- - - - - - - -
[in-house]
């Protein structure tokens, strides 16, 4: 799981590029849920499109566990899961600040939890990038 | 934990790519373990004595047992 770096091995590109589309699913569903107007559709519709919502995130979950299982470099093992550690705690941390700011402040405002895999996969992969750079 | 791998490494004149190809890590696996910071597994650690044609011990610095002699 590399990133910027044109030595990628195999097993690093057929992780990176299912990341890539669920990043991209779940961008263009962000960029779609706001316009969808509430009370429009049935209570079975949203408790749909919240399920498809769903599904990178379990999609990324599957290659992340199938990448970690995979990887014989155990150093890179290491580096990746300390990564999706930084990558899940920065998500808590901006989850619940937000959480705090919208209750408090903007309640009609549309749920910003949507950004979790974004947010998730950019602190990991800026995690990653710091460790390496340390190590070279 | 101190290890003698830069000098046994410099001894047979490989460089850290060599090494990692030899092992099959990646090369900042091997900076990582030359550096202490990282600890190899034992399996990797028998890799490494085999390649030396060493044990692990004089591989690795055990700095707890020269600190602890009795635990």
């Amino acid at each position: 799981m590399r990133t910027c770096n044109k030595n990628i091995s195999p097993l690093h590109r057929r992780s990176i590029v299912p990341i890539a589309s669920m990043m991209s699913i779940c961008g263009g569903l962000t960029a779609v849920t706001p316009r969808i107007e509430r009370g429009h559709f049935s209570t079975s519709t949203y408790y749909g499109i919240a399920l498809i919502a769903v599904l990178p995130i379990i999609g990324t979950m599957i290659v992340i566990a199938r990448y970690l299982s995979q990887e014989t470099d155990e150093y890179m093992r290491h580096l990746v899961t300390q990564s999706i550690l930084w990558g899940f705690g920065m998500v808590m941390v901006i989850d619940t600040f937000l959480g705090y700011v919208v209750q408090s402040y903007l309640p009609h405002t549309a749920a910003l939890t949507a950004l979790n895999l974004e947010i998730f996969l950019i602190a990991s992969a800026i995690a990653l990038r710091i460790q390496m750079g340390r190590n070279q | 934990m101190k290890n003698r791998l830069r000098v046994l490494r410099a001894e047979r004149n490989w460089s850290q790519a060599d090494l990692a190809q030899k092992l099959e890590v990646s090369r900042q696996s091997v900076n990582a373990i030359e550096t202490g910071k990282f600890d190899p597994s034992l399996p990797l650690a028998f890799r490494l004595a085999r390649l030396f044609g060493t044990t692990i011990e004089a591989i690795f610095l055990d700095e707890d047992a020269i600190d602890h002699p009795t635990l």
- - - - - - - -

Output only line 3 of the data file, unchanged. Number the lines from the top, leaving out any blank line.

């Amino acid at each position: 799981m590399r990133t910027c770096n044109k030595n990628i091995s195999p097993l690093h590109r057929r992780s990176i590029v299912p990341i890539a589309s669920m990043m991209s699913i779940c961008g263009g569903l962000t960029a779609v849920t706001p316009r969808i107007e509430r009370g429009h559709f049935s209570t079975s519709t949203y408790y749909g499109i919240a399920l498809i919502a769903v599904l990178p995130i379990i999609g990324t979950m599957i290659v992340i566990a199938r990448y970690l299982s995979q990887e014989t470099d155990e150093y890179m093992r290491h580096l990746v899961t300390q990564s999706i550690l930084w990558g899940f705690g920065m998500v808590m941390v901006i989850d619940t600040f937000l959480g705090y700011v919208v209750q408090s402040y903007l309640p009609h405002t549309a749920a910003l939890t949507a950004l979790n895999l974004e947010i998730f996969l950019i602190a990991s992969a800026i995690a990653l990038r710091i460790q390496m750079g340390r190590n070279q | 934990m101190k290890n003698r791998l830069r000098v046994l490494r410099a001894e047979r004149n490989w460089s850290q790519a060599d090494l990692a190809q030899k092992l099959e890590v990646s090369r900042q696996s091997v900076n990582a373990i030359e550096t202490g910071k990282f600890d190899p597994s034992l399996p990797l650690a028998f890799r490494l004595a085999r390649l030396f044609g060493t044990t692990i011990e004089a591989i690795f610095l055990d700095e707890d047992a020269i600190d602890h002699p009795t635990l």